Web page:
Fly Life Magazine

Conservation: Fish and Wildlife programs are eonomic stimuli

Coastal and Partners for Fish and Wildlife Programs are Economic Engines

April 22, 2014

by National Wildlife Refuge Association

Today, the U.S. Fish and Wildlife Service released a first-ever report analyzing the economic impact of two important programs devoted to innovative conservation partnerships with private landowners: the Partners for Fish and Wildlife and Coastal programs.

This infographic highlights the specific returns of the Partners for Fish and Wildlife Program ($15.70 for every $1 invested) and other statistics from the report.

This infographic highlights the specific returns of the Partners for Fish and Wildlife Program ($15.70 for every $1 invested) and other statistics from the report.

Restoration Returns shows that combined, these programs return a whopping $15.30 for every $1 invested in on-the-ground projects near wildlife refuges.

With more than 73 percent of all land in the U.S. in private ownership – and more than 75 percent of fish and wildlife species dependent on private lands for their survival – it’s clear that public lands – federal, state and local – alone cannot protect America’s wildlife and wild places.

The mission of the Partners Program is to “efficiently achieve voluntary habitat restoration on private lands, through financial and technical assistance, for the benefit of Federal Trust Species.” Since the program began 25 years ago, more than 45,000 landowners and 3,000 organizations have completed 29,000 restoration projects resulting in the voluntary restoration of 3,176,000 upland acres, 939,000 wetland acres, and 8,712 riparian miles.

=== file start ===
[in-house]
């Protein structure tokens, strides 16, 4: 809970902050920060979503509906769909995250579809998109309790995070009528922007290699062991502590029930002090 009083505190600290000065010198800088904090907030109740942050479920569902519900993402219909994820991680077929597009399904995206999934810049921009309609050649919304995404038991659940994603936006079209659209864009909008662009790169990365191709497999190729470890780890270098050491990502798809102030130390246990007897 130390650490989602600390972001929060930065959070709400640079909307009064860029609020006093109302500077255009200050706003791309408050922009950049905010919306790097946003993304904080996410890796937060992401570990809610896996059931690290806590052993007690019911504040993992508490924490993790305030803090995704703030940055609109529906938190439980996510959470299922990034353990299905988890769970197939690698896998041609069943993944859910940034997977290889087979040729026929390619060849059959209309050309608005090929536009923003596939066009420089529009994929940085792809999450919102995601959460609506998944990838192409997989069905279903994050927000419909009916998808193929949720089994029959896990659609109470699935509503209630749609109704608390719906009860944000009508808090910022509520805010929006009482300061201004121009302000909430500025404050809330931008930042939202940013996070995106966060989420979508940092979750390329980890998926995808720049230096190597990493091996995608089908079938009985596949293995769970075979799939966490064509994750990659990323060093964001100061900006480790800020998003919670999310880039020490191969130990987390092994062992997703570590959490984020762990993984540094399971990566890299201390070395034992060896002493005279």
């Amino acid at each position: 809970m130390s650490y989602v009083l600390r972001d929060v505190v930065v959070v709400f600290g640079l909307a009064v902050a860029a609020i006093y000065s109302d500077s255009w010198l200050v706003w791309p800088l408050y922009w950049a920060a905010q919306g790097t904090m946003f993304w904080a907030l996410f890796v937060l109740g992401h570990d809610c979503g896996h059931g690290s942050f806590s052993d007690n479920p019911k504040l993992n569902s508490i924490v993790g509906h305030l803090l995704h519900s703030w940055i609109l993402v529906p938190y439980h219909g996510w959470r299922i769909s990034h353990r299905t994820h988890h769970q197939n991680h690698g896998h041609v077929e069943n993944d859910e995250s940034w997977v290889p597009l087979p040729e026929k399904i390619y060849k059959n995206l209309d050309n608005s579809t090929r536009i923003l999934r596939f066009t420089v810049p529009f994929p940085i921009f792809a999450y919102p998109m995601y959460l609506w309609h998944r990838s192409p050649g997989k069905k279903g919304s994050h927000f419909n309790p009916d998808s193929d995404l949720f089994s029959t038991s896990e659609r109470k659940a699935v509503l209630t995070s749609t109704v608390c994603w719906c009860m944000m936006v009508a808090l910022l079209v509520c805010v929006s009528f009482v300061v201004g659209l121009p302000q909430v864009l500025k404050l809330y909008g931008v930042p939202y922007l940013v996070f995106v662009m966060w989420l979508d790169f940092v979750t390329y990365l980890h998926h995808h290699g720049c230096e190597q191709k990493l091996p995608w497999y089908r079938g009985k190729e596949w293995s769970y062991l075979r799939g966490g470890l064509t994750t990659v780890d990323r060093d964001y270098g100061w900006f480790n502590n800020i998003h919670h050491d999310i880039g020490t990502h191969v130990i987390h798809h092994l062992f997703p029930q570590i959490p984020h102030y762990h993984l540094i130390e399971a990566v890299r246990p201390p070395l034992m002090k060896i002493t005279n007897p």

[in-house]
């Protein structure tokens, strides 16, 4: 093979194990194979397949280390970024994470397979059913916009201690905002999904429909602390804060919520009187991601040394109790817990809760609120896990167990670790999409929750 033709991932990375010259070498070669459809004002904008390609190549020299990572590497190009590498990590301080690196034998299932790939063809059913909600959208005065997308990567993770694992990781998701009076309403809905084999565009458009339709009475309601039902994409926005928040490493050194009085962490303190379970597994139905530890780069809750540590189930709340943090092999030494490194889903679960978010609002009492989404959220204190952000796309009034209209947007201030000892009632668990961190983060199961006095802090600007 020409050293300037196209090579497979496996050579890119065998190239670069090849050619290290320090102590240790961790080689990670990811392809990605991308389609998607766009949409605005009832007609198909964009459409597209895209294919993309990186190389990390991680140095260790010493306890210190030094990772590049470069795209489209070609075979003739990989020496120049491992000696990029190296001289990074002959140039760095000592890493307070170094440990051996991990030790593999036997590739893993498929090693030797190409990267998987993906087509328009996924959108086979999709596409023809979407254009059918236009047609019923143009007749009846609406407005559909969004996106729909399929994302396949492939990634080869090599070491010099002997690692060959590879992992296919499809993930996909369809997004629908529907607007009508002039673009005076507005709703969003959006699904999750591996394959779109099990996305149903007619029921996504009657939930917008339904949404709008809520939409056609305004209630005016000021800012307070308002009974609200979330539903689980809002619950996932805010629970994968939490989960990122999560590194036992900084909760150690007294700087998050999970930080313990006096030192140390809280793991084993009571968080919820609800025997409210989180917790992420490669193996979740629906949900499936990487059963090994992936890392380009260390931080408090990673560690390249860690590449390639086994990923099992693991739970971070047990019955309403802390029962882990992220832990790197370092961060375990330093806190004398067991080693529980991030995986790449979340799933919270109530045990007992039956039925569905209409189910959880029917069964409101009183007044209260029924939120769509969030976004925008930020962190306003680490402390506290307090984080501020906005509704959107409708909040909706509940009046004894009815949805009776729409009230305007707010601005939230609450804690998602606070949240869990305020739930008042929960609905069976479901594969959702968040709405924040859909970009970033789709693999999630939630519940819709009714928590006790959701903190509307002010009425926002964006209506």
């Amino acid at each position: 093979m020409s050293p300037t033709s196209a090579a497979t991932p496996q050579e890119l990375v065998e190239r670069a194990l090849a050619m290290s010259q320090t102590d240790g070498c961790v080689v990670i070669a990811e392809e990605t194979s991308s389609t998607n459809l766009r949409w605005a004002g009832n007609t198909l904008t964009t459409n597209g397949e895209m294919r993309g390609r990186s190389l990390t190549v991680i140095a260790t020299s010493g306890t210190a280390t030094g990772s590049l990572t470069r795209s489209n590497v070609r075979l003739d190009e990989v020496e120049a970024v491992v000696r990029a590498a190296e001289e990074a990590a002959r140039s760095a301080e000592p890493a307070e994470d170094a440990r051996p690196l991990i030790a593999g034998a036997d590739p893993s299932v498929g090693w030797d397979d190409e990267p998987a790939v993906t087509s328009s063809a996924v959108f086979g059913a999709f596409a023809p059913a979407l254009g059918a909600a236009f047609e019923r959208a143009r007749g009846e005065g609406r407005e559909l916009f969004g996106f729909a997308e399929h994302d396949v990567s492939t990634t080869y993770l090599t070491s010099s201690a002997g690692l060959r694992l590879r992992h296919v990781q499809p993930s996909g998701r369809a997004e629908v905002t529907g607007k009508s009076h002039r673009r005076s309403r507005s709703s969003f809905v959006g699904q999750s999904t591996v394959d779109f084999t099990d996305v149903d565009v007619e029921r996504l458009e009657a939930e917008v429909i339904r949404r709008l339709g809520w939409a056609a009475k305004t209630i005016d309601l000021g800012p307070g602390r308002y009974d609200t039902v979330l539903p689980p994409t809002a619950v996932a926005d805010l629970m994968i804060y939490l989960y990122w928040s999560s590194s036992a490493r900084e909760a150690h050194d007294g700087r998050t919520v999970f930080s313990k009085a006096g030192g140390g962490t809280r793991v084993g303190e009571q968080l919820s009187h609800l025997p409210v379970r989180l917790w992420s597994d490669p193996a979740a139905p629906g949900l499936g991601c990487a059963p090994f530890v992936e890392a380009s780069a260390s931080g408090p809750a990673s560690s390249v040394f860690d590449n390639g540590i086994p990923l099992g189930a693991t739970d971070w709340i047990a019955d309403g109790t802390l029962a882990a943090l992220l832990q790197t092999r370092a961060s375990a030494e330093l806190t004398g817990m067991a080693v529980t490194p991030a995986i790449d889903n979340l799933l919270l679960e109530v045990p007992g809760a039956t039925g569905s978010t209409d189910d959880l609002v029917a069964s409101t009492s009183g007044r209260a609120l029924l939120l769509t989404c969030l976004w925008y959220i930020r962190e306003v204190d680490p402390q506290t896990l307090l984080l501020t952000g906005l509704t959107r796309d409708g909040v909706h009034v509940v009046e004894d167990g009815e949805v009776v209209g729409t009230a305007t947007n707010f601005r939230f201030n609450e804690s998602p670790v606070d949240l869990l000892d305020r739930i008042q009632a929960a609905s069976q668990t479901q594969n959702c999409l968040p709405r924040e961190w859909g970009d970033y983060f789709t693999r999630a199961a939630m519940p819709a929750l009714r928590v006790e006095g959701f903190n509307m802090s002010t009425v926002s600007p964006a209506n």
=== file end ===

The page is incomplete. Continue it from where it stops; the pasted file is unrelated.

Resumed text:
Partners Program Makes Economic Sense

With such a high return on investment, the Partners Program is clearly an economic driver for local communities. Not only does it annually return $15.70 for every $1 invested, the program also creates 3,500 jobs nationwide, resulting in a total economic stimulus of $292 million. The success of the Partners Program even led to the creation of Partners for Conservation, a nonprofit organization comprised of farmers and ranchers nationwide working with the Service to conserve private land for wildlife.

According to the US Fish and Wildlife Services (FWS), its own habitat restoration programs act as an economic engine, creating more than 3,900 jobs in the 2011 fiscal year and generating $327.6 million in economic stimulus. Partners for Fish and Wildlife Program's "Fen Wetland Restoration" project in Ovando, Mont., is pictured. (Photo: USFWS Headquarters)

According to the US Fish and Wildlife Services (FWS), its own habitat restoration programs act as an economic engine, creating more than 3,900 jobs in the 2011 fiscal year and generating $327.6 million in economic stimulus. Partners for Fish and Wildlife Program’s “Fen Wetland Restoration” project in Ovando, Mont., is pictured. (Photo: USFWS Headquarters)

Coastal Regions are Economic Engines

Coastal areas in the U.S. comprise less than 10 percent of our overall land, but support a much higher percentage of our threatened and endangered species habitats. The Coastal Program ensures these habitats are protected while allowing coastal communities to prosper. As the graph below shows, our nation’s coastal communities are major economic drivers, supporting 51 million jobs. In fact, if U.S. coastal communities combined their economies and were ranked as a single nation, they would rank #3 in Global Gross Domestic Product behind the entire U.S. and China.

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